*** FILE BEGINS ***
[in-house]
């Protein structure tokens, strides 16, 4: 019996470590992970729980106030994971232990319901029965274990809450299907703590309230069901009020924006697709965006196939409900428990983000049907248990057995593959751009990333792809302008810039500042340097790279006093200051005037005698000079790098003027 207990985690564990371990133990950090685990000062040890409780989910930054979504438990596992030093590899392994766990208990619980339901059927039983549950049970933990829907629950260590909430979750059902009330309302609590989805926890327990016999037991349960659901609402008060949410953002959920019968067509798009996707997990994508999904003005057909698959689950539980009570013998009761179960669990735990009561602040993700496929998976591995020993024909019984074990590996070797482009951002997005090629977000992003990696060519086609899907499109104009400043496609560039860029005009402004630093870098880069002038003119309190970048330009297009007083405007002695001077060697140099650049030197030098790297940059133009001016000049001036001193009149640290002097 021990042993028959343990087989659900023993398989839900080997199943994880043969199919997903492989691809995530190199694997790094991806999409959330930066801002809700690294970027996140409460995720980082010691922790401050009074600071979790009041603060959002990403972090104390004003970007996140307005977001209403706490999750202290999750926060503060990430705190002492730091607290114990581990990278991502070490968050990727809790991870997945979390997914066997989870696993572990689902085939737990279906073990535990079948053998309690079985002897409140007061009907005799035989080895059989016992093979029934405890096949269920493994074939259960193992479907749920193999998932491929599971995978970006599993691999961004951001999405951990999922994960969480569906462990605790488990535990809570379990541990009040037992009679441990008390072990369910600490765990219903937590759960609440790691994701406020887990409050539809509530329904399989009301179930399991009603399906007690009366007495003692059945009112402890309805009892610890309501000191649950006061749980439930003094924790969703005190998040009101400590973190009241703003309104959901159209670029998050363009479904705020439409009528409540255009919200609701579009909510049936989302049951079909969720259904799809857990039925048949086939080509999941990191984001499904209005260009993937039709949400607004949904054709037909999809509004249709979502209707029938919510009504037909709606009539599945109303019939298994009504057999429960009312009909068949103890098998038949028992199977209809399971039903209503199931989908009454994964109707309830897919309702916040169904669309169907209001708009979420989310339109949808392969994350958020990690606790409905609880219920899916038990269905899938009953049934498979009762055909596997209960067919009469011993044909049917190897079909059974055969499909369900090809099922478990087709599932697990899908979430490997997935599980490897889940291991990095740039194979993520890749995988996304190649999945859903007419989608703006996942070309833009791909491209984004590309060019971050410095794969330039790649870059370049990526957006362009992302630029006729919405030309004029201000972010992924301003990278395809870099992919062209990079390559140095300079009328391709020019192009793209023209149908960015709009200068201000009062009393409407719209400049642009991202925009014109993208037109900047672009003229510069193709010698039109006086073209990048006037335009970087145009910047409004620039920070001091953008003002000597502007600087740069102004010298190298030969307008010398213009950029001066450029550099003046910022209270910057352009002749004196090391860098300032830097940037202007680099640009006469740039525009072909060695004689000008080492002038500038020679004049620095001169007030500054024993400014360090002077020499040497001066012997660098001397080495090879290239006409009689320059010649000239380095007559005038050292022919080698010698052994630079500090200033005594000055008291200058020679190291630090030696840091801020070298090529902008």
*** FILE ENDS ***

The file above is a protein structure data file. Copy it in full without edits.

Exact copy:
[in-house]
């Protein structure tokens, strides 16, 4: 019996470590992970729980106030994971232990319901029965274990809450299907703590309230069901009020924006697709965006196939409900428990983000049907248990057995593959751009990333792809302008810039500042340097790279006093200051005037005698000079790098003027 207990985690564990371990133990950090685990000062040890409780989910930054979504438990596992030093590899392994766990208990619980339901059927039983549950049970933990829907629950260590909430979750059902009330309302609590989805926890327990016999037991349960659901609402008060949410953002959920019968067509798009996707997990994508999904003005057909698959689950539980009570013998009761179960669990735990009561602040993700496929998976591995020993024909019984074990590996070797482009951002997005090629977000992003990696060519086609899907499109104009400043496609560039860029005009402004630093870098880069002038003119309190970048330009297009007083405007002695001077060697140099650049030197030098790297940059133009001016000049001036001193009149640290002097 021990042993028959343990087989659900023993398989839900080997199943994880043969199919997903492989691809995530190199694997790094991806999409959330930066801002809700690294970027996140409460995720980082010691922790401050009074600071979790009041603060959002990403972090104390004003970007996140307005977001209403706490999750202290999750926060503060990430705190002492730091607290114990581990990278991502070490968050990727809790991870997945979390997914066997989870696993572990689902085939737990279906073990535990079948053998309690079985002897409140007061009907005799035989080895059989016992093979029934405890096949269920493994074939259960193992479907749920193999998932491929599971995978970006599993691999961004951001999405951990999922994960969480569906462990605790488990535990809570379990541990009040037992009679441990008390072990369910600490765990219903937590759960609440790691994701406020887990409050539809509530329904399989009301179930399991009603399906007690009366007495003692059945009112402890309805009892610890309501000191649950006061749980439930003094924790969703005190998040009101400590973190009241703003309104959901159209670029998050363009479904705020439409009528409540255009919200609701579009909510049936989302049951079909969720259904799809857990039925048949086939080509999941990191984001499904209005260009993937039709949400607004949904054709037909999809509004249709979502209707029938919510009504037909709606009539599945109303019939298994009504057999429960009312009909068949103890098998038949028992199977209809399971039903209503199931989908009454994964109707309830897919309702916040169904669309169907209001708009979420989310339109949808392969994350958020990690606790409905609880219920899916038990269905899938009953049934498979009762055909596997209960067919009469011993044909049917190897079909059974055969499909369900090809099922478990087709599932697990899908979430490997997935599980490897889940291991990095740039194979993520890749995988996304190649999945859903007419989608703006996942070309833009791909491209984004590309060019971050410095794969330039790649870059370049990526957006362009992302630029006729919405030309004029201000972010992924301003990278395809870099992919062209990079390559140095300079009328391709020019192009793209023209149908960015709009200068201000009062009393409407719209400049642009991202925009014109993208037109900047672009003229510069193709010698039109006086073209990048006037335009970087145009910047409004620039920070001091953008003002000597502007600087740069102004010298190298030969307008010398213009950029001066450029550099003046910022209270910057352009002749004196090391860098300032830097940037202007680099640009006469740039525009072909060695004689000008080492002038500038020679004049620095001169007030500054024993400014360090002077020499040497001066012997660098001397080495090879290239006409009689320059010649000239380095007559005038050292022919080698010698052994630079500090200033005594000055008291200058020679190291630090030696840091801020070298090529902008």